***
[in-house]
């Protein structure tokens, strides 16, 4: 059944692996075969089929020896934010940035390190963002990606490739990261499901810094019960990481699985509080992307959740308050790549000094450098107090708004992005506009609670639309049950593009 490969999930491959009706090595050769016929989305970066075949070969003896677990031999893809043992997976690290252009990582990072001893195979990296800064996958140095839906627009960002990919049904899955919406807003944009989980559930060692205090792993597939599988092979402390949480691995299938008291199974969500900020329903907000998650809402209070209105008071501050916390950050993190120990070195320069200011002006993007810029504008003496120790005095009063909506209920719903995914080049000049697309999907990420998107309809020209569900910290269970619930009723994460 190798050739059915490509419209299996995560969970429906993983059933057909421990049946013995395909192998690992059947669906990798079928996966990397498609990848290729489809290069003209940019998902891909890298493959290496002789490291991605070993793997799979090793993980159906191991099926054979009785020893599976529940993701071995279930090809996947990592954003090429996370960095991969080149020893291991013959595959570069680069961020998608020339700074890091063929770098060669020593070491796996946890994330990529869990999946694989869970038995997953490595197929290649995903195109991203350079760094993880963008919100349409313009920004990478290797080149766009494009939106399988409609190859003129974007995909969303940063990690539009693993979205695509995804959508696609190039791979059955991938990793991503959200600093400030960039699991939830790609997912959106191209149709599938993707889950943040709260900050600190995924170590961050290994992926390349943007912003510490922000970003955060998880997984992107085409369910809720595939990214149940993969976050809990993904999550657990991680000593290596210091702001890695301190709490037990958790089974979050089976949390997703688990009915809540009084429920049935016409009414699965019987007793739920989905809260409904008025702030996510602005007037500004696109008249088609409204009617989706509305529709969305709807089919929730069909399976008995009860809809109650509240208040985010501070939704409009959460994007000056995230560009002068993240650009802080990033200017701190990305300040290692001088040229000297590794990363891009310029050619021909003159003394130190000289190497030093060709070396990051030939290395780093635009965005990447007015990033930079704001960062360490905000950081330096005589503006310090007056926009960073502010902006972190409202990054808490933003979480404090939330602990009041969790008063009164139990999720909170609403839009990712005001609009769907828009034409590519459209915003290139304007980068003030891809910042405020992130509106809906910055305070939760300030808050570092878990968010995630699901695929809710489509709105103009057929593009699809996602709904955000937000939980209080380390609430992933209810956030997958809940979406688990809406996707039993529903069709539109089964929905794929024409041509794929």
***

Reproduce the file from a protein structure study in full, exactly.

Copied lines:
[in-house]
């Protein structure tokens, strides 16, 4: 059944692996075969089929020896934010940035390190963002990606490739990261499901810094019960990481699985509080992307959740308050790549000094450098107090708004992005506009609670639309049950593009 490969999930491959009706090595050769016929989305970066075949070969003896677990031999893809043992997976690290252009990582990072001893195979990296800064996958140095839906627009960002990919049904899955919406807003944009989980559930060692205090792993597939599988092979402390949480691995299938008291199974969500900020329903907000998650809402209070209105008071501050916390950050993190120990070195320069200011002006993007810029504008003496120790005095009063909506209920719903995914080049000049697309999907990420998107309809020209569900910290269970619930009723994460 190798050739059915490509419209299996995560969970429906993983059933057909421990049946013995395909192998690992059947669906990798079928996966990397498609990848290729489809290069003209940019998902891909890298493959290496002789490291991605070993793997799979090793993980159906191991099926054979009785020893599976529940993701071995279930090809996947990592954003090429996370960095991969080149020893291991013959595959570069680069961020998608020339700074890091063929770098060669020593070491796996946890994330990529869990999946694989869970038995997953490595197929290649995903195109991203350079760094993880963008919100349409313009920004990478290797080149766009494009939106399988409609190859003129974007995909969303940063990690539009693993979205695509995804959508696609190039791979059955991938990793991503959200600093400030960039699991939830790609997912959106191209149709599938993707889950943040709260900050600190995924170590961050290994992926390349943007912003510490922000970003955060998880997984992107085409369910809720595939990214149940993969976050809990993904999550657990991680000593290596210091702001890695301190709490037990958790089974979050089976949390997703688990009915809540009084429920049935016409009414699965019987007793739920989905809260409904008025702030996510602005007037500004696109008249088609409204009617989706509305529709969305709807089919929730069909399976008995009860809809109650509240208040985010501070939704409009959460994007000056995230560009002068993240650009802080990033200017701190990305300040290692001088040229000297590794990363891009310029050619021909003159003394130190000289190497030093060709070396990051030939290395780093635009965005990447007015990033930079704001960062360490905000950081330096005589503006310090007056926009960073502010902006972190409202990054808490933003979480404090939330602990009041969790008063009164139990999720909170609403839009990712005001609009769907828009034409590519459209915003290139304007980068003030891809910042405020992130509106809906910055305070939760300030808050570092878990968010995630699901695929809710489509709105103009057929593009699809996602709904955000937000939980209080380390609430992933209810956030997958809940979406688990809406996707039993529903069709539109089964929905794929024409041509794929």